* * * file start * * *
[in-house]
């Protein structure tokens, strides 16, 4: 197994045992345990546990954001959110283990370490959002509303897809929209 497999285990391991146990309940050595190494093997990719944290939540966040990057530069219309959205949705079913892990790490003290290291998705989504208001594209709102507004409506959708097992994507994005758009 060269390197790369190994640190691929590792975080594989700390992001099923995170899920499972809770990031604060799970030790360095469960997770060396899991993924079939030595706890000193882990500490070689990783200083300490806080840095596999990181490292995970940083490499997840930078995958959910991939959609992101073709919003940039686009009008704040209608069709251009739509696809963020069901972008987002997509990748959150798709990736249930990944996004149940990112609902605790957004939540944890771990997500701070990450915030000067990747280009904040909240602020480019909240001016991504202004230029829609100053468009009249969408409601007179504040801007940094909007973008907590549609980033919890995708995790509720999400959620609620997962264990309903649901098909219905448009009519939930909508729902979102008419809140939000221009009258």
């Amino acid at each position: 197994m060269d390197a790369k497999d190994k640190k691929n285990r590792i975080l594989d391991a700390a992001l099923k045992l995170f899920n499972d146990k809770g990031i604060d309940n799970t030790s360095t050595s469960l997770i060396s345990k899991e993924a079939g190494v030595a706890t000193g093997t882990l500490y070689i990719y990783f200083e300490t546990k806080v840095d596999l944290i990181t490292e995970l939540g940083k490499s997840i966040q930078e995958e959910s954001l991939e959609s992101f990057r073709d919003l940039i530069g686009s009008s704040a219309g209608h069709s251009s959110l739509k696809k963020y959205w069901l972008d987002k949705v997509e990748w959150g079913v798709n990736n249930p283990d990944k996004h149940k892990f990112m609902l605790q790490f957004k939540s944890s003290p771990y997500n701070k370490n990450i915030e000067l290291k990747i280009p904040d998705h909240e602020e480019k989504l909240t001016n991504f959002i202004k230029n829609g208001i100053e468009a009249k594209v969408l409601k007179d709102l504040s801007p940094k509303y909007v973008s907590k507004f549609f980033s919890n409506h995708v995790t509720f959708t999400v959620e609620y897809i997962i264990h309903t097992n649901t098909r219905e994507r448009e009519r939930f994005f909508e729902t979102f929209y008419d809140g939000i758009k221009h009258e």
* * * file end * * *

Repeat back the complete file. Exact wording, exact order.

[in-house]
């Protein structure tokens, strides 16, 4: 197994045992345990546990954001959110283990370490959002509303897809929209 497999285990391991146990309940050595190494093997990719944290939540966040990057530069219309959205949705079913892990790490003290290291998705989504208001594209709102507004409506959708097992994507994005758009 060269390197790369190994640190691929590792975080594989700390992001099923995170899920499972809770990031604060799970030790360095469960997770060396899991993924079939030595706890000193882990500490070689990783200083300490806080840095596999990181490292995970940083490499997840930078995958959910991939959609992101073709919003940039686009009008704040209608069709251009739509696809963020069901972008987002997509990748959150798709990736249930990944996004149940990112609902605790957004939540944890771990997500701070990450915030000067990747280009904040909240602020480019909240001016991504202004230029829609100053468009009249969408409601007179504040801007940094909007973008907590549609980033919890995708995790509720999400959620609620997962264990309903649901098909219905448009009519939930909508729902979102008419809140939000221009009258």
């Amino acid at each position: 197994m060269d390197a790369k497999d190994k640190k691929n285990r590792i975080l594989d391991a700390a992001l099923k045992l995170f899920n499972d146990k809770g990031i604060d309940n799970t030790s360095t050595s469960l997770i060396s345990k899991e993924a079939g190494v030595a706890t000193g093997t882990l500490y070689i990719y990783f200083e300490t546990k806080v840095d596999l944290i990181t490292e995970l939540g940083k490499s997840i966040q930078e995958e959910s954001l991939e959609s992101f990057r073709d919003l940039i530069g686009s009008s704040a219309g209608h069709s251009s959110l739509k696809k963020y959205w069901l972008d987002k949705v997509e990748w959150g079913v798709n990736n249930p283990d990944k996004h149940k892990f990112m609902l605790q790490f957004k939540s944890s003290p771990y997500n701070k370490n990450i915030e000067l290291k990747i280009p904040d998705h909240e602020e480019k989504l909240t001016n991504f959002i202004k230029n829609g208001i100053e468009a009249k594209v969408l409601k007179d709102l504040s801007p940094k509303y909007v973008s907590k507004f549609f980033s919890n409506h995708v995790t509720f959708t999400v959620e609620y897809i997962i264990h309903t097992n649901t098909r219905e994507r448009e009519r939930f994005f909508e729902t979102f929209y008419d809140g939000i758009k221009h009258e």